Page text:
Now Reading:

Libya: timeline of the conflict

world news

Libya: timeline of the conflict


February 15 & 16: The arrest of lawyer and human rights activist Fethi Tarbel sparks a riot in Benghazi, which spreads to Al Bayda, Quba, and Zintan.
February 17: Inspired by the revolts in Tunisia and Egypt, a “Day of Rage” is declared by protesters. The protest takes place on the anniversary of a riot in front of Italy’s consulate in Benghazi in which security forces killed several protesters in 2006.
February 24: An anti-government militia seizes the central coastal city of Misrata, driving out pro-Gaddafi forces.
February 26-28: A series of sanctions and arms embargoes are imposed upon Colonel Gaddafi, his family, and his government, first by the UN Security Council then by the EU. The Security Council refers Gaddafi’s crackdown on protesters to the International Criminal Court (ICC).
February 27: The National Transitional Council (NTC) is formed by the anti-governmental forces to act as the “political face of the revolution”. It holds its first meeting on March 5 in Benghazi, which serves as the de facto capital of the newly formed opposition government. It is there that the Council declares itself to be the legitimate representatives of the Libyan people.
March 10: France is the first nation to recognise the NTC as the lawful government of Libya. Gaddafi severs diplomatic ties with France the next day.
March 16: Gaddafi sends forces to capture the rebel stronghold in Benghazi. “Everything will be over in 48 hours,” Gaddafi’s son Saif al-Islam tells euronews.
March 17: The UN Security Council gives permission to impose a “no-fly zone” over Libyan airspace. It also authorises military action to be taken for the protection of civilians from Gaddafi’s army.
March 19: The first air strikes are launched in Libya to impede the progress of Gaddafi’s forces on Benghazi.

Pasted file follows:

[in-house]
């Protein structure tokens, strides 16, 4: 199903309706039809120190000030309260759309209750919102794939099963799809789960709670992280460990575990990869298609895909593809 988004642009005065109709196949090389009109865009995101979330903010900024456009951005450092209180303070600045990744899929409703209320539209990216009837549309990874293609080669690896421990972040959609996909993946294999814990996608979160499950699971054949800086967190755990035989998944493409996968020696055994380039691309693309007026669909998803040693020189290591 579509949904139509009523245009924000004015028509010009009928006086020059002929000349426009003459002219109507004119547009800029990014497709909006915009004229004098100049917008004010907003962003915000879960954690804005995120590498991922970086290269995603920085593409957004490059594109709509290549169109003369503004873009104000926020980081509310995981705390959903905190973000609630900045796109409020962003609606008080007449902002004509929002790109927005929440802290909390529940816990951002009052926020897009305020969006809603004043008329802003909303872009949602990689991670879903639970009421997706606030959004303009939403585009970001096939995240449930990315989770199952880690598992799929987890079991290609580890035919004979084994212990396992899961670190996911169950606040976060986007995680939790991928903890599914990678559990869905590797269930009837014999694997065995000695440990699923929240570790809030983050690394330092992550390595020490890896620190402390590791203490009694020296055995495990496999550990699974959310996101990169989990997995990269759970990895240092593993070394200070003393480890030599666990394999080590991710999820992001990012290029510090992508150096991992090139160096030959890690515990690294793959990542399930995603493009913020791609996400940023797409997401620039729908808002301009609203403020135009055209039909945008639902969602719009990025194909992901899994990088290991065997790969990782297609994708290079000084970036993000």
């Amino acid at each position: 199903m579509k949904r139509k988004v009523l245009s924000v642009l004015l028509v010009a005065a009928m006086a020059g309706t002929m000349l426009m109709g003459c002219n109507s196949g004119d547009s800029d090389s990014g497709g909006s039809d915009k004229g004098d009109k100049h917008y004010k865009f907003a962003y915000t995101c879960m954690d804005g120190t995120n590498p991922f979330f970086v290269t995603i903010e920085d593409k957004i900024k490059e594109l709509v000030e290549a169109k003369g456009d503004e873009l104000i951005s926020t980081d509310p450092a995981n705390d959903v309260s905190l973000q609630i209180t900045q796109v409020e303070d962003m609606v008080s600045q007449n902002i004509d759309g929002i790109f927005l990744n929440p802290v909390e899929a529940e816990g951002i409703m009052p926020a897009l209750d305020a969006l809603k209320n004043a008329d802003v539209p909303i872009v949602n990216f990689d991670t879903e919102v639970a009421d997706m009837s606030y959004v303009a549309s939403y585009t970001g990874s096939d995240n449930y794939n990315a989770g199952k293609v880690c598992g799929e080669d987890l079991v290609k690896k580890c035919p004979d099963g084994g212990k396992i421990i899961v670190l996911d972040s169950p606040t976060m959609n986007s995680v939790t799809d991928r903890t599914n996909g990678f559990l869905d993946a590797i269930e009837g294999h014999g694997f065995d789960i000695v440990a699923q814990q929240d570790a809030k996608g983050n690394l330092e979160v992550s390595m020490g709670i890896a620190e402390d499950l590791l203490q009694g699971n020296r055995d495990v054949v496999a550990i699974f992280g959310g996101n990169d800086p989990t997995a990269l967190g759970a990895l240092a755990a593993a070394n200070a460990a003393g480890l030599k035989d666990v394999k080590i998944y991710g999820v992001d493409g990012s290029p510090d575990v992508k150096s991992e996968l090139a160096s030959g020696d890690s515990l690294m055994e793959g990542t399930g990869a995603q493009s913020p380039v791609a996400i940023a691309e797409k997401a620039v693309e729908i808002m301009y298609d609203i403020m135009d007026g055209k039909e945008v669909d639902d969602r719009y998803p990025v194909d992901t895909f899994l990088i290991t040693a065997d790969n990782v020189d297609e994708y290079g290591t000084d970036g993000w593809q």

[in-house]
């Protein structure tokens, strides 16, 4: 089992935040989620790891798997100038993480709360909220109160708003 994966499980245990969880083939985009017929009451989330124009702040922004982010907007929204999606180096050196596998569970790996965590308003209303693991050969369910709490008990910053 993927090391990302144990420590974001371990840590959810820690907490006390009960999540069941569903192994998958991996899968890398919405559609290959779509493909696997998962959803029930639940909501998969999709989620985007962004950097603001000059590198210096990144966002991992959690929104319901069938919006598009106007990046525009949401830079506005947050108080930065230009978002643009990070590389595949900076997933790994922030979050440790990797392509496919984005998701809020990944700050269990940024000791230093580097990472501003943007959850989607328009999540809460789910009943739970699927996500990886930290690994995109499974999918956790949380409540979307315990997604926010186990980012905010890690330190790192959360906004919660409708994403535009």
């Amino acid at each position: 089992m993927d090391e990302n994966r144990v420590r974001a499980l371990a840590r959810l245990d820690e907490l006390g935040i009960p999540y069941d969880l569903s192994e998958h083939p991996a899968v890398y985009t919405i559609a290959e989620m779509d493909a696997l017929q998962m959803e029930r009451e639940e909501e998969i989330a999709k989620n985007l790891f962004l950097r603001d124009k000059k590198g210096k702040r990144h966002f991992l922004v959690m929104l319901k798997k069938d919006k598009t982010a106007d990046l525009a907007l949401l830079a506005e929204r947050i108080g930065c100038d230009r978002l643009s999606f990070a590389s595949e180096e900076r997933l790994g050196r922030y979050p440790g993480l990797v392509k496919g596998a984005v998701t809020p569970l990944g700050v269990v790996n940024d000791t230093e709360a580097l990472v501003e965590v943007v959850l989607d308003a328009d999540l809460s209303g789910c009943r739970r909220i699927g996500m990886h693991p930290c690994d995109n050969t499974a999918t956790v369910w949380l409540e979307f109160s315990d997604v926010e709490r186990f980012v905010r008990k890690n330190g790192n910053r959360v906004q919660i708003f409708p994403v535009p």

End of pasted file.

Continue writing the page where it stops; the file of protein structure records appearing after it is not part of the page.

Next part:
March 28: Qatar becomes the first Arab nation to recognise the National Transitional Council (NTC).
March 30: Libyan Foreign Minister defects from Gaddafi’s government and flees to England.
April 30: A NATO-led air strike destroys a house in Tripoli, claiming the life of Gaddafi’s youngest son, Saif al-Arab, as well as three of the Colonel’s grandchildren.
June 27: Arrest warrants for Gaddafi, his son Saif al-Islam, and his intelligence chief Abdullah al-Senussi are issued by the International Criminal Court (ICC).
July 15: The NTC is recognised by the US as the government of Libya during a conference in Turkey.
July 28: Abdel Fatah Younis dies under suspicious circumstances. Younis was Gaddafi’s interior minister before he defected on February 22 to become military commander for the rebels.
August 21: Rebel forces storm Tripoli and are met with minimal resistance. They capture the capital’s symbolic Green Square, renaming it Martyr’s Square. Initial reports say that three of Gaddafi’s sons were captured, including Saif al-Islam.
August 24: Saif al-Islam appears on state TV, disproving the rumours of his capture. He rallies supporters to drive back the rebels from the capital. Gaddafi’s Bab al-Azizya compound is stormed by rebels who destroy the former leader’s bastion as well as any symbols of his rule. Gaddafi is nowhere to be found and a 1.3 million dollar bounty is offered for his capture.
August 25: The hunt for the former dictator and his entourage continues as rebel forces advance on his home town of Sirte, hoping to negotiate a peaceful surrender. Gaddafi loyalists, however, are determined to continue fighting.

Next Article